On this Memorial Day we remember those who gave the ultimate sacrifice to their country.
From World War II, Korea and Vietnam, 85 Tri-State veterans had the opportunity to travel to Washington D.C. on the 10th Honor Flight of Southern Indiana.
There they saw memorials dedicated to them and their fallen brothers and sisters.
Also on board, our reporter Amelia Young. She shares their experience in this special report.
“What time was I up? 4:00,” said one veteran who was wide awake at Evansville Regional Airport at 5:30 a.m.
“2:45 I think,” said another.
The vets were up early, mostly because their excitement got the best of their sleep.
As the vets boarded, Evansville Mayor Lloyd Winnecke greeted them “Enjoy your flight. Thanks for your service.”
With guardians by their side they walk with a pep in their step, loading one by one, onto a plane that would take them on the trip of a lifetime.
“I’m amazed this many people will go through this much work for someone like me,” said veteran Bob Buchanan who was also celebrating his birthday that fell on the same day as the flight.
The plane was decked out in red, white and blue decor all for them.
“It means everything in the world to me,” said veteran James Hayes.
A water cannon salute greeted the heroes on board as they landed in Washington D.C.
In the distance they could hear cheering and music. It was from a welcome parade none of the vets expected. All unfamiliar faces of all ages were in the crowd there to say thank you.
“Thank you for your service,” said congressman Larry Bucshon as he greeted veterans in front of the WWII memorial. Retired Senator Bob Dole was also there to shake hands.
Behind them, hundreds of strangers who greeted the heroes at their first stop.
This was the first time WWII veteran Melvin Romero is laying eyes on a memorial dedicated to him, and so many like him who were uncertain if they’d make it back.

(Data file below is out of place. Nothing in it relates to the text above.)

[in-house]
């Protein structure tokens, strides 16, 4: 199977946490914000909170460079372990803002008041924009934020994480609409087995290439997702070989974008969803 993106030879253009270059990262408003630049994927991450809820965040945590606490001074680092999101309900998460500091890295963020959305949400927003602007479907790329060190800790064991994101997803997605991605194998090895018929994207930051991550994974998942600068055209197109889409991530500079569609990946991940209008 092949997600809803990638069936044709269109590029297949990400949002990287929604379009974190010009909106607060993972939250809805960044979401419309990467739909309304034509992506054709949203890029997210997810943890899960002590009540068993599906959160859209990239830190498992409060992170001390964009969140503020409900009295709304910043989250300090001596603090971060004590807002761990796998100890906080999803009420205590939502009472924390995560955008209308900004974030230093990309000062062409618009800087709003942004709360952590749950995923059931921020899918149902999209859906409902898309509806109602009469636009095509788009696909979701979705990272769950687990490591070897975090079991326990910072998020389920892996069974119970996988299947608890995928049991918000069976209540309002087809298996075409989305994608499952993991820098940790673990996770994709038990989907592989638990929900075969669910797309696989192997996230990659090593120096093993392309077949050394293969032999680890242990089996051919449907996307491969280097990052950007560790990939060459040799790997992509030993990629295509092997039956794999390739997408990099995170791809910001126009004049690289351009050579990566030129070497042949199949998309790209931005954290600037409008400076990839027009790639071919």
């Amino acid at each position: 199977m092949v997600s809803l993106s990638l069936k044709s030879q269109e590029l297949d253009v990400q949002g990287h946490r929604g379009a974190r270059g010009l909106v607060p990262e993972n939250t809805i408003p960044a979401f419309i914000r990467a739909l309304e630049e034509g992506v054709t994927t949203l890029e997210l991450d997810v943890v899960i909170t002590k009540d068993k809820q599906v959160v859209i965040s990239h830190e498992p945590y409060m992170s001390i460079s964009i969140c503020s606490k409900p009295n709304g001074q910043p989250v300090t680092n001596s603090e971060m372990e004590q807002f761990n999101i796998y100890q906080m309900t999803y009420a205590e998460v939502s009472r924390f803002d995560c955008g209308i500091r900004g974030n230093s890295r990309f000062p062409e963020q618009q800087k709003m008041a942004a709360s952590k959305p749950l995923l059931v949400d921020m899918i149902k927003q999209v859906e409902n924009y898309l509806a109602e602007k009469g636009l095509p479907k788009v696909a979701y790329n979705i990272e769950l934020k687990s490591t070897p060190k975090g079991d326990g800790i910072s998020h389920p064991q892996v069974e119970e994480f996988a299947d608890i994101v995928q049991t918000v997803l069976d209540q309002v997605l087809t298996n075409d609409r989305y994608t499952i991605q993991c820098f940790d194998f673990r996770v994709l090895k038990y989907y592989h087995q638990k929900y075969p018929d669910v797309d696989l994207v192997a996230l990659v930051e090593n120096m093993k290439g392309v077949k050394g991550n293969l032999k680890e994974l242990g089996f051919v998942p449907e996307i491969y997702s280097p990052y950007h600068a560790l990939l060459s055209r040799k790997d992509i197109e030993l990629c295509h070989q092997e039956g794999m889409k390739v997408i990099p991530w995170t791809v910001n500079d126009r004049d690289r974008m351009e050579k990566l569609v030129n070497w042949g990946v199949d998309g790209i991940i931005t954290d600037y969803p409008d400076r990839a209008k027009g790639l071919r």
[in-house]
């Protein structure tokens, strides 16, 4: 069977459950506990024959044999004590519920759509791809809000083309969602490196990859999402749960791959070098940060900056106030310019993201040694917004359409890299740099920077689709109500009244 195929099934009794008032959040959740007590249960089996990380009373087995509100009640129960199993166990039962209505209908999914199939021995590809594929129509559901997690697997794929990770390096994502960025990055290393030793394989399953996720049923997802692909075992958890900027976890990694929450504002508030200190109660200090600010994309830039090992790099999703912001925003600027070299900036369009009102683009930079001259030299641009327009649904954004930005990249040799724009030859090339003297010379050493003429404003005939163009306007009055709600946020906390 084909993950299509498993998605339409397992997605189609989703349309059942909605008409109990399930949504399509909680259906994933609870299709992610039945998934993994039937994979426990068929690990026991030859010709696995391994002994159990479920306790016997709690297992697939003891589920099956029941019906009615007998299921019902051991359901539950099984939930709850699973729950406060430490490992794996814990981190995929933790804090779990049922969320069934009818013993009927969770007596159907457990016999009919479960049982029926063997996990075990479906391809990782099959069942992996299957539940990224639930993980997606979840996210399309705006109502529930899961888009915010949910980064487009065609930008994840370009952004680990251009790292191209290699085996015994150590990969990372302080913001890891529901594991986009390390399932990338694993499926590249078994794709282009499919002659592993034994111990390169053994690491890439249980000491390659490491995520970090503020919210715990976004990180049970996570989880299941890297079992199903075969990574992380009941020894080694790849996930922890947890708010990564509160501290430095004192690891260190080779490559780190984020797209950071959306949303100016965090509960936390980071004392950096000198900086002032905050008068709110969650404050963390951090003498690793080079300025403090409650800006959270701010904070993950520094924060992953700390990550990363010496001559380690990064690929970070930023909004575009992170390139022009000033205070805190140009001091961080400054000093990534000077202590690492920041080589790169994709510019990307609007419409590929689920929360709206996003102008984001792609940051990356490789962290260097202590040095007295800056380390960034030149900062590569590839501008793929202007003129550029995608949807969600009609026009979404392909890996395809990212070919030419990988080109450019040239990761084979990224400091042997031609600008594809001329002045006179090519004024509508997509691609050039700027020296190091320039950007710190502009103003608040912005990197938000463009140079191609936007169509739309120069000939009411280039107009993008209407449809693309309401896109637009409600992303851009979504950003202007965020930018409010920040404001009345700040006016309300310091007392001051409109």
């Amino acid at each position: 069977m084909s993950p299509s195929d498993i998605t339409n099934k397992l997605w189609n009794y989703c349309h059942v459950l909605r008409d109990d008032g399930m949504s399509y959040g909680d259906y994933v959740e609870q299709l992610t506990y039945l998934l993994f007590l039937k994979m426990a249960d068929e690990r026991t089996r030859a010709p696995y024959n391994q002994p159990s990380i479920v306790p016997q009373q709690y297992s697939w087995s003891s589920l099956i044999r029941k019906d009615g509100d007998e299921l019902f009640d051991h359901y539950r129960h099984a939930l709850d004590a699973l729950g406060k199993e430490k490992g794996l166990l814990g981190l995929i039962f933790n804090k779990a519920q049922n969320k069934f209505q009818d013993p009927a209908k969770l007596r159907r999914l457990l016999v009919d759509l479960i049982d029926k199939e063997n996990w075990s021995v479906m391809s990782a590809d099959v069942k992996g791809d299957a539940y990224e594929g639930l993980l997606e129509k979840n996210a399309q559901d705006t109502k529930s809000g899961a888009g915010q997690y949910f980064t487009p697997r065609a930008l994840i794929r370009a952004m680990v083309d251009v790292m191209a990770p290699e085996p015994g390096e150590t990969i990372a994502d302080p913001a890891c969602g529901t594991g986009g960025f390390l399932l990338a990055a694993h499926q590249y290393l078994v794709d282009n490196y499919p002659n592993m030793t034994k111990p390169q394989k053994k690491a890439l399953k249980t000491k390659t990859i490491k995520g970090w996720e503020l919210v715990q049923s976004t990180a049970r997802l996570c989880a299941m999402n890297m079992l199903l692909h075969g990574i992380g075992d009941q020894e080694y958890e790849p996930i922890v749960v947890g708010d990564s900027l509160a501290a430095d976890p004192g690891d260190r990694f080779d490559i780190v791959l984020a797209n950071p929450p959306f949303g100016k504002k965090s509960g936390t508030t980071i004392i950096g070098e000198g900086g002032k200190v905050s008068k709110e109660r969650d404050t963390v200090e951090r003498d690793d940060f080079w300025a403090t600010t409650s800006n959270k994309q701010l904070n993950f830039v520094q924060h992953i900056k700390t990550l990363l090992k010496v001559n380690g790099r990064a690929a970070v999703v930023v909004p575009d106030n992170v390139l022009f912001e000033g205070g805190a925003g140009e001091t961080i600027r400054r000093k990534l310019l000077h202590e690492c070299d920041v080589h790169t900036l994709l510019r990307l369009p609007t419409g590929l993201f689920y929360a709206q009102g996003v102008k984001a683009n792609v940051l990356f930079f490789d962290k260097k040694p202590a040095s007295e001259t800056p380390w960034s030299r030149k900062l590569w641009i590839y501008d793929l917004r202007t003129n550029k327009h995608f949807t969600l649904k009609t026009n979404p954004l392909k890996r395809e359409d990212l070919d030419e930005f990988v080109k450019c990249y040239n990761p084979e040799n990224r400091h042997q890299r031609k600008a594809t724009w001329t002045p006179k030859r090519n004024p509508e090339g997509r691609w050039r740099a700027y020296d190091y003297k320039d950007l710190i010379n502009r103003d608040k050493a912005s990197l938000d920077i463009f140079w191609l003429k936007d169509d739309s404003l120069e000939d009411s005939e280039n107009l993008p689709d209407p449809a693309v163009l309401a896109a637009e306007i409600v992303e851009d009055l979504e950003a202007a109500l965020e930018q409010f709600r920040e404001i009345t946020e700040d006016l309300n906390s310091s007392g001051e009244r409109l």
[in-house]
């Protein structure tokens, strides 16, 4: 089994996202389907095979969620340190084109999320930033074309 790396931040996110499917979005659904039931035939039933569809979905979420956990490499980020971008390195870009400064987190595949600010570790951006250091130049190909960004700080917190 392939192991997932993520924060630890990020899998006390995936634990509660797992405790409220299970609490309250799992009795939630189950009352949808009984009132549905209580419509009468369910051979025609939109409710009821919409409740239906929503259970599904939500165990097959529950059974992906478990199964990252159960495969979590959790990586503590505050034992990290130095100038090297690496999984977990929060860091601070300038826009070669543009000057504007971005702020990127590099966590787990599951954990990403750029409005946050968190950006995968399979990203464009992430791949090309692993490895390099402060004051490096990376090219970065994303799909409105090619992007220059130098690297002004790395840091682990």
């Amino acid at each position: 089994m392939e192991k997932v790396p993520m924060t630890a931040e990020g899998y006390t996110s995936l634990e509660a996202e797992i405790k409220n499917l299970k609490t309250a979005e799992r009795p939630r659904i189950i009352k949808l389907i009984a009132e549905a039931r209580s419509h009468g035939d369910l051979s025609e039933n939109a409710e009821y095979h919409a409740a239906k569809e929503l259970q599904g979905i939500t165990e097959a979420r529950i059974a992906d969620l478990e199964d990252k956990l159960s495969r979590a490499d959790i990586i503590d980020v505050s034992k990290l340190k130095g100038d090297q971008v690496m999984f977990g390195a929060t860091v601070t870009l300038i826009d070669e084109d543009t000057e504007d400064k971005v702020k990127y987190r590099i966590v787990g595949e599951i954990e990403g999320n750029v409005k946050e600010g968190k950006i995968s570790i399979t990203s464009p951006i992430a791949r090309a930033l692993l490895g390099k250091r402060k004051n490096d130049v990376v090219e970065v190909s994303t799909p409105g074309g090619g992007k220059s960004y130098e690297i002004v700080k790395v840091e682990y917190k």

“This is outstanding it’s really a thrill. I never thought I’d ever get to see this,” said Romero.
It’s here he remembers friends who never came home.
“I had a lot of friends that were in Batan when the war started. They were all captured. They were older than me, grew up in my neighborhood.”
He walked through the memorial in silence to take it all in.
Their next stop was to see the Lincoln, Vietnam and Korea war memorials.
Strangers, again, rushed to greet the veterans. This time it was to greet Vietnam veteran Forrest Burton at the wall to find his brother’s names.
After some searching, the sight of the names brought him to tears. “We were together over there and we got split up that’s when he was shot down, taking off to come home.”
Burton was comforted by fellow veterans. He has seen the wall before, but this time it hit him as he was unsure if he’d ever be back.
“It hurt worse than it ever has because all my memories of us together came back.” He says the visit brought closure, not for the war but for their deaths.
The veterans ended the day at the Tomb of the Unknown Soldier, filing in one by one in silence to watch the changing of the guard.
In the blink of an eye it was time for the veterans to head home. It was a long, emotional day topped off with mail call as the veterans spent the last minutes of their journey reading letters from home.
The veterans say meeting so many strangers thanking them for their service blew them away as many never received any appreciation for their time as a soldier.
“I’ve never seen anything like it,” said Rollin Simpson.
“It’s so hard to understand that all these people are here for us,” said Burton.
Korean veteran Charles Webster said the amount of appreciation he received on the trip was hard to accept.
“Just feel like it’s hard to accept the praise people give you. You feel like they should have gotten it.”
But Webster remembers the ultimate sacrifice men and women gave for their country. He accepted the thank you’s on their behalf. “Just makes me want to cry. I haven’t had anything touch me like that in a long time.”
And as the heroes made their way back to their homes and regular life, this trip, the memories, the faces and the handshakes are with them forever.
“I’ll remember it til I die,” said Webster.